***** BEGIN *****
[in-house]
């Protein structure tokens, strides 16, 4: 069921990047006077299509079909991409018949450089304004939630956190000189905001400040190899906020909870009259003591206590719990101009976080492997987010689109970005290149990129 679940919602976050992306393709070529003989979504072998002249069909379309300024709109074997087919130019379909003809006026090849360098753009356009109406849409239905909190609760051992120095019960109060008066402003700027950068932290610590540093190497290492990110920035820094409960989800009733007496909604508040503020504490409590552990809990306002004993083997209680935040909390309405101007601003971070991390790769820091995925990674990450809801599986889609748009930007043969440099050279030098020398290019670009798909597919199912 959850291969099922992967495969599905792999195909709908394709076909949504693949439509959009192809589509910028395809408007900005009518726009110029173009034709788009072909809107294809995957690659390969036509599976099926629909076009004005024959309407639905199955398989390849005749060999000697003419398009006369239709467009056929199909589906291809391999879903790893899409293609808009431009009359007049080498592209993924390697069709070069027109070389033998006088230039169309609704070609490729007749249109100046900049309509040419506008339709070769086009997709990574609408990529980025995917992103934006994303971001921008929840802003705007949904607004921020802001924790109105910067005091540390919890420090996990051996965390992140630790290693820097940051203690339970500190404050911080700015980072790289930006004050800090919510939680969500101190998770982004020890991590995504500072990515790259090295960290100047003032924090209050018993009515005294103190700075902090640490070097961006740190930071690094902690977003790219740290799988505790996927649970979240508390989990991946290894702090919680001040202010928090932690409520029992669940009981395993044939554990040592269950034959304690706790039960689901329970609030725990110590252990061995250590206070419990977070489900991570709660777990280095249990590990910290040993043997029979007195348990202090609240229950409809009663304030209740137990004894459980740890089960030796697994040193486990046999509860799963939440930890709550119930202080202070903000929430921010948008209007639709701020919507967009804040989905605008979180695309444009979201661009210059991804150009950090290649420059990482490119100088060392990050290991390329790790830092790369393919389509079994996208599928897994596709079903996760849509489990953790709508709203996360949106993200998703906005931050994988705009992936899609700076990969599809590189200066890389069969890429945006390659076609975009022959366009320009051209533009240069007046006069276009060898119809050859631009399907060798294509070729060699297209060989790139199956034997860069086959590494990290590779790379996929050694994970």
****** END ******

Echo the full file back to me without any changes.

[in-house]
């Protein structure tokens, strides 16, 4: 069921990047006077299509079909991409018949450089304004939630956190000189905001400040190899906020909870009259003591206590719990101009976080492997987010689109970005290149990129 679940919602976050992306393709070529003989979504072998002249069909379309300024709109074997087919130019379909003809006026090849360098753009356009109406849409239905909190609760051992120095019960109060008066402003700027950068932290610590540093190497290492990110920035820094409960989800009733007496909604508040503020504490409590552990809990306002004993083997209680935040909390309405101007601003971070991390790769820091995925990674990450809801599986889609748009930007043969440099050279030098020398290019670009798909597919199912 959850291969099922992967495969599905792999195909709908394709076909949504693949439509959009192809589509910028395809408007900005009518726009110029173009034709788009072909809107294809995957690659390969036509599976099926629909076009004005024959309407639905199955398989390849005749060999000697003419398009006369239709467009056929199909589906291809391999879903790893899409293609808009431009009359007049080498592209993924390697069709070069027109070389033998006088230039169309609704070609490729007749249109100046900049309509040419506008339709070769086009997709990574609408990529980025995917992103934006994303971001921008929840802003705007949904607004921020802001924790109105910067005091540390919890420090996990051996965390992140630790290693820097940051203690339970500190404050911080700015980072790289930006004050800090919510939680969500101190998770982004020890991590995504500072990515790259090295960290100047003032924090209050018993009515005294103190700075902090640490070097961006740190930071690094902690977003790219740290799988505790996927649970979240508390989990991946290894702090919680001040202010928090932690409520029992669940009981395993044939554990040592269950034959304690706790039960689901329970609030725990110590252990061995250590206070419990977070489900991570709660777990280095249990590990910290040993043997029979007195348990202090609240229950409809009663304030209740137990004894459980740890089960030796697994040193486990046999509860799963939440930890709550119930202080202070903000929430921010948008209007639709701020919507967009804040989905605008979180695309444009979201661009210059991804150009950090290649420059990482490119100088060392990050290991390329790790830092790369393919389509079994996208599928897994596709079903996760849509489990953790709508709203996360949106993200998703906005931050994988705009992936899609700076990969599809590189200066890389069969890429945006390659076609975009022959366009320009051209533009240069007046006069276009060898119809050859631009399907060798294509070729060699297209060989790139199956034997860069086959590494990290590779790379996929050694994970």